Crash Course: Environmental Philosophy

Crash Course: Environmental Philosophy

Last week saw the creation of a new series of “crash course” posts here at Daily Nous. The brainchild of Natalia Cecire (Sussex), the idea is to come up with a “one-week self education program” for “students who suddenly need to get up to speed in a field, and don’t have time to take a course or immerse themselves in it for a year,” or for professors seeking to learn about a new area for teaching or research.

Putting together the crash course is a kind of challenge. Some characteristics of the “crash course”:

  • it should contain substantive primary works on the subject
  • it should be reasonable to expect someone to complete the set of readings in about a week
  • it should not include introductory texts (not because they’re not useful, but because, first, everyone knows to look for them, and second, they are boring as suggestions)

Cecire’s sample syllabi (links here) also include a small set of questions central to the subdisciplinary area that the student in the crash course should keep in mind while doing the readings.

This week let’s try to construct a crash course in environmental philosophy. Your suggestions, please.

(image: detail of “Birch Forest 1” by Gustav Klimt)

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Clement Loo
Clement Loo
9 years ago

A comment listing all the articles that I think should be included in a week long crash course would be longer than I care to write all at once, so I’ll start with what I believe ought to be one of the first modules for such a course. That module should look something like the below (but most likely should include more readings):

The Early History of Contemporary Environmental Philosophy – Valuing nature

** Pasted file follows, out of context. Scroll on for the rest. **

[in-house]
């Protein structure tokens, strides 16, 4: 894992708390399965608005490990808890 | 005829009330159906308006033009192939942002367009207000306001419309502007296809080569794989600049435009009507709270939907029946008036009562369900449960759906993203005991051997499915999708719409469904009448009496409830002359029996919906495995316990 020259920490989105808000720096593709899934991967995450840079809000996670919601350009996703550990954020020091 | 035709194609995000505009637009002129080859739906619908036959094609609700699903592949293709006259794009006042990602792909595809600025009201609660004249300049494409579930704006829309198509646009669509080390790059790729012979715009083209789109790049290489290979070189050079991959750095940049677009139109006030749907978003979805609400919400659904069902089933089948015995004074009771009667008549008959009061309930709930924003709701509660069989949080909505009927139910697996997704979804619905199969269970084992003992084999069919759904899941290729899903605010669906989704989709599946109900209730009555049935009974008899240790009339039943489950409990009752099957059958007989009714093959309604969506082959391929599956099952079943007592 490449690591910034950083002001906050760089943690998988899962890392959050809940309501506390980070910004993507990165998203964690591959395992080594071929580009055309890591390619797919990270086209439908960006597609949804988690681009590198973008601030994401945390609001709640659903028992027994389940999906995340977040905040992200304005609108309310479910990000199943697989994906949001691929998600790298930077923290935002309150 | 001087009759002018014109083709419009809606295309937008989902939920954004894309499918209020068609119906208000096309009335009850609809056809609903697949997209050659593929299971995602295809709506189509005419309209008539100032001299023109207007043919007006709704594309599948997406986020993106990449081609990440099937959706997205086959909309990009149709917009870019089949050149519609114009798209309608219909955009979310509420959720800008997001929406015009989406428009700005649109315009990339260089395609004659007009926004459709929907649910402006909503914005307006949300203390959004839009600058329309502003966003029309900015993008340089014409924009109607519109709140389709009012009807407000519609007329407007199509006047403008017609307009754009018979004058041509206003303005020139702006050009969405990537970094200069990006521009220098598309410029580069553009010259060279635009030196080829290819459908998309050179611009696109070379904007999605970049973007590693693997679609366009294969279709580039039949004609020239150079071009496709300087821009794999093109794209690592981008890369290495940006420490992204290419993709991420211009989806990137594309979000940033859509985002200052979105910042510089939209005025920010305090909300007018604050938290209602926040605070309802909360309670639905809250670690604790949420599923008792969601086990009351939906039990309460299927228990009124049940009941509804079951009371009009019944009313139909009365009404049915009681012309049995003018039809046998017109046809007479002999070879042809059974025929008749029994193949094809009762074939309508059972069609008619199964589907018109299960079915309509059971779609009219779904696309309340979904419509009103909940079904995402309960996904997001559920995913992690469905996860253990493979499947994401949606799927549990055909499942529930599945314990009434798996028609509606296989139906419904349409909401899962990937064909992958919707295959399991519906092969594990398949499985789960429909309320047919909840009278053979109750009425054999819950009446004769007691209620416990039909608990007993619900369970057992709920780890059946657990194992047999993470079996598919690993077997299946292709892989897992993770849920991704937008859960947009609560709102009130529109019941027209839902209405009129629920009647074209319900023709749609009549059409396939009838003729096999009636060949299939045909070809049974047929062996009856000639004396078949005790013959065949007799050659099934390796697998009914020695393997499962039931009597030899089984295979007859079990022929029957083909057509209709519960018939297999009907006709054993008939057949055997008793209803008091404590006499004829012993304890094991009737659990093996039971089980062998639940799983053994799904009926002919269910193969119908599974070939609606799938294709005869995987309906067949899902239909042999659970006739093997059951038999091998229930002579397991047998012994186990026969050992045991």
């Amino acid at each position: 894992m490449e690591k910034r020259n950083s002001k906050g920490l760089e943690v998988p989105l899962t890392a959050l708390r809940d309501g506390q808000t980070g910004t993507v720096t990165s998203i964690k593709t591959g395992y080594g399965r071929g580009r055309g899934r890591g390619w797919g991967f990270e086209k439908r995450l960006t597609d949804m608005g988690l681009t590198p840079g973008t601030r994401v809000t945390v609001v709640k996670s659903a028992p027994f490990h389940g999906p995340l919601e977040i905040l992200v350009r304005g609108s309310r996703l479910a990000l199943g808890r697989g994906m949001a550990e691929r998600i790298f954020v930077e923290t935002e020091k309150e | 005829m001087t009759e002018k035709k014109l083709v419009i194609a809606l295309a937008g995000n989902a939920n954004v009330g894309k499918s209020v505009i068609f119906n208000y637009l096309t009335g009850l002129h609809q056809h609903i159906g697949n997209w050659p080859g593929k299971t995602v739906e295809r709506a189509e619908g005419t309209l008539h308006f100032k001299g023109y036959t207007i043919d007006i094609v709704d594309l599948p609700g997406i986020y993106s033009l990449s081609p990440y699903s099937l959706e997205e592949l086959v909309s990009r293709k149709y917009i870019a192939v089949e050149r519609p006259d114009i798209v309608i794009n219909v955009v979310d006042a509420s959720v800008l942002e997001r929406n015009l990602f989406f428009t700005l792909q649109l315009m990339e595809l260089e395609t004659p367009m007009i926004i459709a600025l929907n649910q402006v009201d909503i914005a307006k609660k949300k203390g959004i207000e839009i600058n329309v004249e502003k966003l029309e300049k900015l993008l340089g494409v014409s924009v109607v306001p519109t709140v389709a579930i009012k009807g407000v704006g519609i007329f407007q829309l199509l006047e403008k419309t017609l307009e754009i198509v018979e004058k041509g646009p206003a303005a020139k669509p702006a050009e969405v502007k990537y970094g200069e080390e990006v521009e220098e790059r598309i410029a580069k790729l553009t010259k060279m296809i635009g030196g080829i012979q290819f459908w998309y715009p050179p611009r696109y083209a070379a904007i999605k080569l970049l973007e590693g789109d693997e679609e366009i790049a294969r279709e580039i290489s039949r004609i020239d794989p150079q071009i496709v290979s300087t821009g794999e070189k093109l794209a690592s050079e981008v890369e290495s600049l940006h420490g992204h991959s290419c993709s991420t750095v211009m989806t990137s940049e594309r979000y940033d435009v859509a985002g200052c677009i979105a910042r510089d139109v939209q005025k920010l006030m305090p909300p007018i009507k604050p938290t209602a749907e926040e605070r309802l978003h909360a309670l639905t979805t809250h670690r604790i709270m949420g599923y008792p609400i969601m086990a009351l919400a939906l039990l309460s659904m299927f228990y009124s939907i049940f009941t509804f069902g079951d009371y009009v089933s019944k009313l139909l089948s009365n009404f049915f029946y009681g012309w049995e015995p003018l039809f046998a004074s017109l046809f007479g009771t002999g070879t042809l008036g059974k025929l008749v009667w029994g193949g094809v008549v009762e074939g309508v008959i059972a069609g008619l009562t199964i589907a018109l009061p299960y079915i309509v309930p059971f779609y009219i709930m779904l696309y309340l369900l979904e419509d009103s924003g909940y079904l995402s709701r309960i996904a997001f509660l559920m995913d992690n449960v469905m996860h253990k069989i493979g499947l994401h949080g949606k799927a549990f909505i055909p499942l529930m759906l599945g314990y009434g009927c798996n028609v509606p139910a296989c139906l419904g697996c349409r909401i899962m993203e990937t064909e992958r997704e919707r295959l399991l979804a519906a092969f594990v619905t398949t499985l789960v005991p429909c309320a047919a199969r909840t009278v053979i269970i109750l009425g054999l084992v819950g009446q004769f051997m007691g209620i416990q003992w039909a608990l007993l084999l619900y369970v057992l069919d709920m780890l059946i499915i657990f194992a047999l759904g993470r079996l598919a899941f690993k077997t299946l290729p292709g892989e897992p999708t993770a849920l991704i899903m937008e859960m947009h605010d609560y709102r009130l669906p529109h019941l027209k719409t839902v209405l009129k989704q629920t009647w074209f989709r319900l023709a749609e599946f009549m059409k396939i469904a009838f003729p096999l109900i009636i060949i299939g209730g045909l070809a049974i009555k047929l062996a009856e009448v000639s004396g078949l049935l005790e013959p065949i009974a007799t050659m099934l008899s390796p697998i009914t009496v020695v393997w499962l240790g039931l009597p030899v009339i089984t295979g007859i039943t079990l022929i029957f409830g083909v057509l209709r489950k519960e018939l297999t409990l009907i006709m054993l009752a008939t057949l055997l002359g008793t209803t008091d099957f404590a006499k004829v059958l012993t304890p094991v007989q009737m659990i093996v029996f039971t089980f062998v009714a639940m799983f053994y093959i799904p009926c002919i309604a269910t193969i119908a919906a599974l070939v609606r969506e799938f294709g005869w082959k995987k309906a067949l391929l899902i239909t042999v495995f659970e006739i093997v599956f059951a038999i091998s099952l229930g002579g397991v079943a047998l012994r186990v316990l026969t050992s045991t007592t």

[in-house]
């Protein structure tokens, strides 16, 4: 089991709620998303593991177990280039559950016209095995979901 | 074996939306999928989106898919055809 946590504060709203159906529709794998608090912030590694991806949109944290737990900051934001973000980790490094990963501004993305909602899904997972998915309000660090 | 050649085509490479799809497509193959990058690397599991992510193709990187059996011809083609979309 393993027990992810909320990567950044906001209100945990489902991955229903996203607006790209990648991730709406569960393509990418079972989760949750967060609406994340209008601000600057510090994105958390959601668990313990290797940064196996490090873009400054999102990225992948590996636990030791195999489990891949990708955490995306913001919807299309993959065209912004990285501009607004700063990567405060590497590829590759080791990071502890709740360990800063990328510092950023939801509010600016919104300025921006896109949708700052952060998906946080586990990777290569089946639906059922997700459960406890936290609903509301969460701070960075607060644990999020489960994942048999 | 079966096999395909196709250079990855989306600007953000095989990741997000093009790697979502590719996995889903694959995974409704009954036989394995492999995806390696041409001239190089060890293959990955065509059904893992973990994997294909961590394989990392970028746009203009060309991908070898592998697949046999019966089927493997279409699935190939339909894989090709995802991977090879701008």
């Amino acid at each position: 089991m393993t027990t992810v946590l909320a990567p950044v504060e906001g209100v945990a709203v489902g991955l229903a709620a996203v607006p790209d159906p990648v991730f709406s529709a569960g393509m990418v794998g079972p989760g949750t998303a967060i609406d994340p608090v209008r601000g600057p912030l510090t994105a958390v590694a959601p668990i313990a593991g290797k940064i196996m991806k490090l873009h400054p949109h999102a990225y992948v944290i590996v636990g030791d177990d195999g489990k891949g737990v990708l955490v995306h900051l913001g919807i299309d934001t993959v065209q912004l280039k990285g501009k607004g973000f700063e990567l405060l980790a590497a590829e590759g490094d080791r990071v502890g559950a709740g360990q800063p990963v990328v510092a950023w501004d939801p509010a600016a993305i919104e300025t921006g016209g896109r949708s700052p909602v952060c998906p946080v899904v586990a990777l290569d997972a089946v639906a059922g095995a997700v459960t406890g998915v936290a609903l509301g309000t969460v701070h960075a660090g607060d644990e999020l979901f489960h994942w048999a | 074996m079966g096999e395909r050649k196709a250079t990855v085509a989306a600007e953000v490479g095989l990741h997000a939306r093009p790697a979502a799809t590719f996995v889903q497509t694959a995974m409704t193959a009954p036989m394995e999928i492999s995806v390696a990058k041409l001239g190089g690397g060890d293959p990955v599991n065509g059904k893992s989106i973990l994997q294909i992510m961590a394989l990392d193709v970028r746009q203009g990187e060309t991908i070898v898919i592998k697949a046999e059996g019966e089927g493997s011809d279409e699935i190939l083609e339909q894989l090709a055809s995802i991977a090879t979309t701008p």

1. Richard Sylvan “Is There a Need for a New, an Environmental Ethic”
2. John O’Neill “The Varieties of Intrinsic Value”
3. Lori Gruen “Re-Valuing Nature”
4. Eugene Hargrove “Weak Anthropocentric Intrinsic Value”
5. Robert Costanza et al. “The Value of the World’s Ecosystem Services and Natural Capital”
6. Mark Sagoff “On the Economic Value of Ecosystem Services.”

Clement Loo
Clement Loo
9 years ago

Since I have a free moment: another module (again, it could probably use additional content):

Environmental Justice
1. Susan L. Cutter et al. “Social Vulnerability to Environmental Hazards”
2. Kristin Shrader-Frechette “Environmental Justice: Creating equality, reclaiming democracy”
3. David Schlosberg “Reconceiving Environmental Justice: Global Movements And Political Theories”

9 years ago

I would also recommend in terms of foundational thinkers:
1. Arne Naess “The Deep Ecological Movement: Some Philosophical Aspects”
2. Garrett Hardin “The Tragedy of the Commons”
3. Aldo Leopold “The Land Ethic”

Clement Loo
Clement Loo
9 years ago

Another 2 modules:

Val Plumwood “Ecofeminism: An overview and discussion of positions and arguments”
Greta Gaard and Lori Gruen “Ecofeminism: Toward global justice and planetary health”
Karen J. Warren “The Power and Promise of Ecological Feminism”
Chris Cuomo “Unravelling the Problems in Ecofeminism”
Dorceta E. Taylor “Women of Color, Environmental Justice, and Ecofeminism”
Greta Gaard “Towards a Queer Ecofeminism”
Carol J. Adams “Ecofeminism and the Eating of Animals”

Philosophy of Conservation Biology (I don’t know if other people think this is a thing but I think it should be, so I’m including it)
Douglas J. Buege “An Ecologically-Informed Ontology for Environmental Ethics”
Mark Colyvan and Katie Steele “Environmental Ethics and Decision Theory: Fellow travellers or bitter enemies?”
Gregory Cooper “Must There Be a Balance of Nature?”
Marc Ereshefsky “Where the Wild Things are: Environmental preservation and human nature”
Yrjo Haila “Beyond the Nature-Culture Dualism”
Jay Odenbaugh “Philosophy of the Environmental Sciences”
Mark Sagoff “Fact and Value in Ecological Science”